Otherwise, directors would be liable to a torrent of "harassing" actions by minority shareholders. This would place an unfair burden on the directors. The court was also reminded of circumstances in which imposing a duty on directors to act in the best interests of shareholders could foreseeably place a director in a position of conflict with his or her primary duty to the company.(5)
Nature of relationship
The court recognised that there are circumstances in which a director could assume fiduciary duties to shareholders. However, this is dependent on establishing a 'special factual relationship'. This special relationship must be more than the usual relationship between director and shareholder, giving rise to a relationship of trust and confidence. In this case, it was not enough that the Lloyds TSB directors had "superior knowledge" of HBOS; since the directors directed and controlled Lloyds TSB's affairs, this would almost inevitably be the case.
To establish the range of fiduciary duties alleged by the shareholders, there would need to be some kind of personal relationship or particular dealing or transaction between the parties, such as is more commonly found in small, closely held companies. That was absent in the case of Lloyds TSB.
Finally, as well as considering the nature of the relationship between the directors and shareholders of Lloyds TSB, it was essential to identify the content of the accepted sufficient information duty and subsequently to analyse that duty to consider whether it should properly be characterised as fiduciary duty. In this respect, the court cited RAC Motoring Service Ltd ( 1 BCLC 307): "The essence of the [sufficient information] duty is reasonableness or fairness in the circumstances having regards to the interests of the company as a whole" (emphasis added).
In light of this, the court explained that the wellspring of the sufficient information duty was common fairness; where directors invited shareholders to an extraordinary general meeting, fairness required the directors to explain clearly the purpose of that meeting.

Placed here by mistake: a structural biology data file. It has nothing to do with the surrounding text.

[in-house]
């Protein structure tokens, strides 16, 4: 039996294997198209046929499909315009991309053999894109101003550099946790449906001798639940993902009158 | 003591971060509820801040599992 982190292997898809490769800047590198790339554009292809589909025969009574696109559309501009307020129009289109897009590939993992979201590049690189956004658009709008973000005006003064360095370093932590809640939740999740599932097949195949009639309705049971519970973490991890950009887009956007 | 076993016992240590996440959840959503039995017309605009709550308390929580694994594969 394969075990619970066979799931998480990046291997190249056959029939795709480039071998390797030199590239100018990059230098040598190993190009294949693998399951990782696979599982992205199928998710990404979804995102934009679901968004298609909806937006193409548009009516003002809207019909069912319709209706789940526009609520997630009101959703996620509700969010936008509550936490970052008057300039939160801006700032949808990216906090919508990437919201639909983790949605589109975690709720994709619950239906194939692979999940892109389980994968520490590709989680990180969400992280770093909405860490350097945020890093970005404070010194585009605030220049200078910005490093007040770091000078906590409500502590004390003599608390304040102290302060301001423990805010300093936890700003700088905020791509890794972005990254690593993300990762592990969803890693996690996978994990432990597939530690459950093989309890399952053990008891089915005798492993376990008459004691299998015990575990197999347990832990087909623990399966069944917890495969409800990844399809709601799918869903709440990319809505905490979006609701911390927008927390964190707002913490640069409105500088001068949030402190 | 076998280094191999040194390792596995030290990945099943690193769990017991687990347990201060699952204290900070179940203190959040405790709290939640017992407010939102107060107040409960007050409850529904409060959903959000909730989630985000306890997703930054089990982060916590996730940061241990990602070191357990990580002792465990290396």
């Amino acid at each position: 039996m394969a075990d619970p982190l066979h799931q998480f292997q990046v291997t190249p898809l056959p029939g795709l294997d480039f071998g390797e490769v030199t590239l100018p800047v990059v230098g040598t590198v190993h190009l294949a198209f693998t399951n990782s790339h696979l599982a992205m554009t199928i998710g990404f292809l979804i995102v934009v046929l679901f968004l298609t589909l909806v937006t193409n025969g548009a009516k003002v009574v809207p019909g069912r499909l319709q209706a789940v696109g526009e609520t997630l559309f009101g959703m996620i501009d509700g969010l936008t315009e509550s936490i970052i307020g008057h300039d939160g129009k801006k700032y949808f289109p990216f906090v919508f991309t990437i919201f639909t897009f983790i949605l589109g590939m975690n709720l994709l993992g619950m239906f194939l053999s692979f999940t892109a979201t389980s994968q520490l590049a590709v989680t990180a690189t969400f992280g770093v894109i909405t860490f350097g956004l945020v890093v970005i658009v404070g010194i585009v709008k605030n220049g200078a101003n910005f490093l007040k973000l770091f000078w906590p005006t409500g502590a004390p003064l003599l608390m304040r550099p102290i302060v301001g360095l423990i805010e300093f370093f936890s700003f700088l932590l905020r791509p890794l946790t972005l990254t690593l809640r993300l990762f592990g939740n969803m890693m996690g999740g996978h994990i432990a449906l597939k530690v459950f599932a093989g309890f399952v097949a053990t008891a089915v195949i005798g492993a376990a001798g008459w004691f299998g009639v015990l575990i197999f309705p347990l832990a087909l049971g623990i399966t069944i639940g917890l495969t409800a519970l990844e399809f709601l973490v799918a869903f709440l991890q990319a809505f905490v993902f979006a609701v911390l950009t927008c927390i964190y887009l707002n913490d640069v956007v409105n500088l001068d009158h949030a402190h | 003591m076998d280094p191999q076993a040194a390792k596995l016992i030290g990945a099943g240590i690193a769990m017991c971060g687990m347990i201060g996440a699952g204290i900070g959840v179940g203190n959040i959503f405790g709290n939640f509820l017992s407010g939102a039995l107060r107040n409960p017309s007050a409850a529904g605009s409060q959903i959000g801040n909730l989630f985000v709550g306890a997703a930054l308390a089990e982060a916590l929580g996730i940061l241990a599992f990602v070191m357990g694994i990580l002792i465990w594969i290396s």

There was nothing on the facts to suggest that the directors had undertaken to act for or on behalf of the shareholders in such a way as to:
Regarding the duty to act in good faith, the court commented that 'good faith' is more often used as shorthand for the duty of a fiduciary to disclose material facts before entering into a transaction with its principal, which it is possible to breach without conscious or deliberate impropriety. However, this extended sense of a good-faith obligation was not found to form part of the sufficient information duty, which is a duty in equity rather than a fiduciary duty.
As such, the first, second, fourth and fifth alleged duties set out in the particulars of claim (and above) were struck out.
This judgment clarifies the nature and reach of duties owed by directors. The court provided helpful guidance on circumstances in which directors can be found to have assumed fiduciary duties towards shareholders of a company. It seems, however, that those duties arise rarely – in particular, only where companies are small enough and there are personal relationships or specific transactions taking place between directors and shareholders. The general position (propped up by ongoing policy reasons) remains that directors, having a direct relationship with the company alone, will generally not have a close enough connection to the shareholders to give rise to fiduciary duties.
For further information on this topic please contact Maria Petzsch or Simon Hart at RPC by telephone (+44 20 3060 6000) or email (email@example.com or firstname.lastname@example.org). The RPC website can be accessed at www.rpc.co.uk.
(1) Sharp v Blank  EWHC 3220 (Ch).
(2) Only recently released – see  EWHC 2681 (Ch).
(3) Peskin v Anderson  1 BCLC 372 applied.
(4) For example, see Prudential Assurance Co Ltd v Newman Industries Ltd (no2)  Ch 204.
(5) See  2 BCLC 1 at 14.